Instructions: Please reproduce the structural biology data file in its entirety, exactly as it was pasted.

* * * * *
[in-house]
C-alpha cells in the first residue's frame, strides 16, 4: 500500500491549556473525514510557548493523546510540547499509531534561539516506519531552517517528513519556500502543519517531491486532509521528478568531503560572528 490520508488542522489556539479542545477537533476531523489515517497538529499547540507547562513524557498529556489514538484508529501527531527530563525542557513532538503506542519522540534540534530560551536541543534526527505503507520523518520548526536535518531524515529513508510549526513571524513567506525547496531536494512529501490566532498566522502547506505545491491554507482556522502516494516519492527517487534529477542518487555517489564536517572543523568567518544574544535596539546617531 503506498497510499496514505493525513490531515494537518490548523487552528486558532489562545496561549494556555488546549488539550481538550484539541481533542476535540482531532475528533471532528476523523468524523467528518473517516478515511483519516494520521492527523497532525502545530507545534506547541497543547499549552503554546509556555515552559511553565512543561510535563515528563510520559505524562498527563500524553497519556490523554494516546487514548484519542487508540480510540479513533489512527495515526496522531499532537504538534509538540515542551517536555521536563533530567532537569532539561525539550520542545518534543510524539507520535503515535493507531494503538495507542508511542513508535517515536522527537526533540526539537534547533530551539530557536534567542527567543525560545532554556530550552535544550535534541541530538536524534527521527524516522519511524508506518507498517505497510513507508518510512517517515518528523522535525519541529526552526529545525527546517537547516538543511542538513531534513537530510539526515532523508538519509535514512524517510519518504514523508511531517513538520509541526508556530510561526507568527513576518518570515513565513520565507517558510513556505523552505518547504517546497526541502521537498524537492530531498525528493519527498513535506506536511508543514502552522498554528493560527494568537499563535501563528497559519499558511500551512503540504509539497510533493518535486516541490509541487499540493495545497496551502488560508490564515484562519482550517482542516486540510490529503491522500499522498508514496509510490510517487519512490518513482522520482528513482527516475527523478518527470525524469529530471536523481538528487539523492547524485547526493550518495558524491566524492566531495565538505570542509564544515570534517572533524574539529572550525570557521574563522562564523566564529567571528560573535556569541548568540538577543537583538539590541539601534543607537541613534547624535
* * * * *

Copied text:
[in-house]
C-alpha cells in the first residue's frame, strides 16, 4: 500500500491549556473525514510557548493523546510540547499509531534561539516506519531552517517528513519556500502543519517531491486532509521528478568531503560572528 490520508488542522489556539479542545477537533476531523489515517497538529499547540507547562513524557498529556489514538484508529501527531527530563525542557513532538503506542519522540534540534530560551536541543534526527505503507520523518520548526536535518531524515529513508510549526513571524513567506525547496531536494512529501490566532498566522502547506505545491491554507482556522502516494516519492527517487534529477542518487555517489564536517572543523568567518544574544535596539546617531 503506498497510499496514505493525513490531515494537518490548523487552528486558532489562545496561549494556555488546549488539550481538550484539541481533542476535540482531532475528533471532528476523523468524523467528518473517516478515511483519516494520521492527523497532525502545530507545534506547541497543547499549552503554546509556555515552559511553565512543561510535563515528563510520559505524562498527563500524553497519556490523554494516546487514548484519542487508540480510540479513533489512527495515526496522531499532537504538534509538540515542551517536555521536563533530567532537569532539561525539550520542545518534543510524539507520535503515535493507531494503538495507542508511542513508535517515536522527537526533540526539537534547533530551539530557536534567542527567543525560545532554556530550552535544550535534541541530538536524534527521527524516522519511524508506518507498517505497510513507508518510512517517515518528523522535525519541529526552526529545525527546517537547516538543511542538513531534513537530510539526515532523508538519509535514512524517510519518504514523508511531517513538520509541526508556530510561526507568527513576518518570515513565513520565507517558510513556505523552505518547504517546497526541502521537498524537492530531498525528493519527498513535506506536511508543514502552522498554528493560527494568537499563535501563528497559519499558511500551512503540504509539497510533493518535486516541490509541487499540493495545497496551502488560508490564515484562519482550517482542516486540510490529503491522500499522498508514496509510490510517487519512490518513482522520482528513482527516475527523478518527470525524469529530471536523481538528487539523492547524485547526493550518495558524491566524492566531495565538505570542509564544515570534517572533524574539529572550525570557521574563522562564523566564529567571528560573535556569541548568540538577543537583538539590541539601534543607537541613534547624535